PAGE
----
British Columbia

Trolling against fishing restrictions

JACK DANYLCHUCK June 1 1981
British Columbia

Trolling against fishing restrictions

JACK DANYLCHUCK June 1 1981

Trolling against fishing restrictions

British Columbia

JACK DANYLCHUCK

It was a bobbing picket line. Strung across the mouth of Victoria Harbor late last week, about 100 angry Pacific troll fishermen and their boats disrupted both ship and floatplane traffic to protest against conservation moves that have restricted their livelihood. Even the start of the sleek and prestigious 450-yacht Swiftsure race was threatened by the buzzing boats until the fishermen relented following allday meetings Friday.

Source of the tempest is a chaotic West Coast fishing climate and desperately low salmon stocks. The ad hoc group of militants in Victoria Harbor was born in April in response to federal Fisheries Minister Roméo LeBlanc’s February regulations that slashed the trollers’ fishing season by six weeks, limited the number of baited fishing lines that can be trailed from the little ships to six and demanded that morechancy barbless hooks be used. Trollers are the 1,400-member elite of the almost 8,000-boat West Coast fleet, catching only the best grades of salmon. When the 150-member Pacific Trollers’ Association swallowed the LeBlanc restrictions, the militants rebelled and formed the United Trollers, led by skipper Conrad Plensky. “We didn’t want to do this,” said Plensky last week. “But it’s not just our future that’s at stake, it’s the economic future of small West Coast communities [that support the troller fleet] as well.” Plensky, who shells out $500 a day just to operate his 18-metre $650,000 troller Ocean Banker, claims the new regulations will sink the beleaguered troller fleet in a sea of red ink. After three years of boom conditions, last year’s disastrous lack of fish and this summer’s equally grim outlook have heavily mortgaged fish boat owners terrified. One Victoria bank holding mortgages on 45 boats figures as many as 90 per cent are unable to meet interest payments.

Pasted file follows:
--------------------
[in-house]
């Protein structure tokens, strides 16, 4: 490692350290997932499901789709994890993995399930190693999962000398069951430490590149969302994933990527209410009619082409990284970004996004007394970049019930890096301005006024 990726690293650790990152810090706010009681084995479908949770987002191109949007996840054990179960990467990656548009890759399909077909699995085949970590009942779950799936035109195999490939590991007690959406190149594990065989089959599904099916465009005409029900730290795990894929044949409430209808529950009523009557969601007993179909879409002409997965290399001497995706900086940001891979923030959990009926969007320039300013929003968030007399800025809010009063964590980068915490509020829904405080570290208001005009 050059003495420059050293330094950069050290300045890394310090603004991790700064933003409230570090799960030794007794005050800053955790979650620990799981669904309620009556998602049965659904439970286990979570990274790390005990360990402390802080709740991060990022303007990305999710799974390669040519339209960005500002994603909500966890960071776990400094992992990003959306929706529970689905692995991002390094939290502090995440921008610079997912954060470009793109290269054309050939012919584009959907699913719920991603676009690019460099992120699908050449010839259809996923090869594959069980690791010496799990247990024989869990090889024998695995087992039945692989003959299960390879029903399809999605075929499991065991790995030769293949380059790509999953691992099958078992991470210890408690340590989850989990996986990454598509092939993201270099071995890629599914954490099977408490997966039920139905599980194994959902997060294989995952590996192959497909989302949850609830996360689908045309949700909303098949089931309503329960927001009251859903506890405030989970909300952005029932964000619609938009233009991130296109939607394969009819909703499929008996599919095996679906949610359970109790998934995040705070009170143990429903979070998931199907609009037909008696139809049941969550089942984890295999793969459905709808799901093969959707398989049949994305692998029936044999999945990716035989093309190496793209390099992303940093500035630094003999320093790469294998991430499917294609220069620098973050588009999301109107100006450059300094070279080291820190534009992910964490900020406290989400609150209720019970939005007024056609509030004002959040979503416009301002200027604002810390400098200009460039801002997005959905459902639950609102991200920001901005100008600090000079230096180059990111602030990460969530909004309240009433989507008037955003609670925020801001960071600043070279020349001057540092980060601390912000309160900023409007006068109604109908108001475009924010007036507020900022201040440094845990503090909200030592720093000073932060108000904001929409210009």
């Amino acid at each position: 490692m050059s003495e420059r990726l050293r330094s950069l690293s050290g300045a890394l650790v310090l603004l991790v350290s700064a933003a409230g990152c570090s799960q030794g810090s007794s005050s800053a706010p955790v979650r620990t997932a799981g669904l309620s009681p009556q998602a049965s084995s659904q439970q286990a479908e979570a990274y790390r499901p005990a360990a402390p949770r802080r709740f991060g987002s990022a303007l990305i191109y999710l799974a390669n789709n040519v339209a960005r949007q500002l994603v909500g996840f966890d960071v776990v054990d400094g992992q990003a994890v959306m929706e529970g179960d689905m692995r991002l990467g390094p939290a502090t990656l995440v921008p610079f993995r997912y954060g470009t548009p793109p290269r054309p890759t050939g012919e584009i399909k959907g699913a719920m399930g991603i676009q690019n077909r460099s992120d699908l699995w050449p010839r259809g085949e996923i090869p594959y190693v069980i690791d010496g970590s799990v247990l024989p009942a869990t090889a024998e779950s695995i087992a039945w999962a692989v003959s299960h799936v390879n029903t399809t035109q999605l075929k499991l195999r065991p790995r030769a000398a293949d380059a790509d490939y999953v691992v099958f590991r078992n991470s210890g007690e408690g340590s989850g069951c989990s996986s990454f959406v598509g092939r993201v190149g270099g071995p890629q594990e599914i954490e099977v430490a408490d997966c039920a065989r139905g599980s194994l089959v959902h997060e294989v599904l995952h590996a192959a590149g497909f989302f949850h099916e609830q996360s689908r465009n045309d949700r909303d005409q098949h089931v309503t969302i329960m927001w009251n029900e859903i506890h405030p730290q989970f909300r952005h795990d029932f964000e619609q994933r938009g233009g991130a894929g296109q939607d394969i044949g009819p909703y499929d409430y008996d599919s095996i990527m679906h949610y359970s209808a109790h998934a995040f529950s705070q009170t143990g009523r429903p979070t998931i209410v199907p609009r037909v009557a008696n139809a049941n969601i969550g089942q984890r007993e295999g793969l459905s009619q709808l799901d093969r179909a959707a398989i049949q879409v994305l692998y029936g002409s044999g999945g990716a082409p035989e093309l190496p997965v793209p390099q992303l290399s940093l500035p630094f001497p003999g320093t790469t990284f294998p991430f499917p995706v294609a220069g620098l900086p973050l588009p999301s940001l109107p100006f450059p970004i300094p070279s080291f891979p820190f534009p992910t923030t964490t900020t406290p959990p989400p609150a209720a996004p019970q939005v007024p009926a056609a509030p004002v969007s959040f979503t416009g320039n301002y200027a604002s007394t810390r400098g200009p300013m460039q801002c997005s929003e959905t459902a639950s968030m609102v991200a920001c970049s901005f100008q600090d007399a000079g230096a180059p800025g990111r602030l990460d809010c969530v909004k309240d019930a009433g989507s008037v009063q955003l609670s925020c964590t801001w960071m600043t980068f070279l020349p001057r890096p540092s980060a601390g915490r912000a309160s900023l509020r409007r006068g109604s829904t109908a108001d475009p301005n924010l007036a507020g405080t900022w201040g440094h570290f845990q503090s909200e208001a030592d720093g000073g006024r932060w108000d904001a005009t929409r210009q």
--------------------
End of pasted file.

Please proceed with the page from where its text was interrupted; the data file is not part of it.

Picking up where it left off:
At the root is the criticial problem of too many fish boats chasing too few fish. Saying over-fishing will destroy the resource, Le Blanc has been adamant about retaining the troller restrictions. However, the United Trollers are furious at LeBlanc’s easing of gear and access prohibitions for B.C.’s estimated 100,000 fishing hobbyists following fierce lobbying last month. Said bitter blockader Ivan Adam last week: “We probably wouldn’t be here at all if he hadn’t knuckled under to the sports fishing industry, but they have more votes than we do.”

Many observers hope some peace can be restored to the Wild West disorder of the West Coast fishery by the recommendations of the ongoing Pacific fisheries inquiry conducted by University of British Columbia economist Peter Pearse. Until then, however, there will likely be more protests. For now the United Trollers are content. At week’s end, Conrad Plensky said, “We’ve brought unity to the troller fleet and drawn national attention to our cause.” And the ragtag trollers turned and chugged out of Victoria Harbor, in search of vanishing salmon.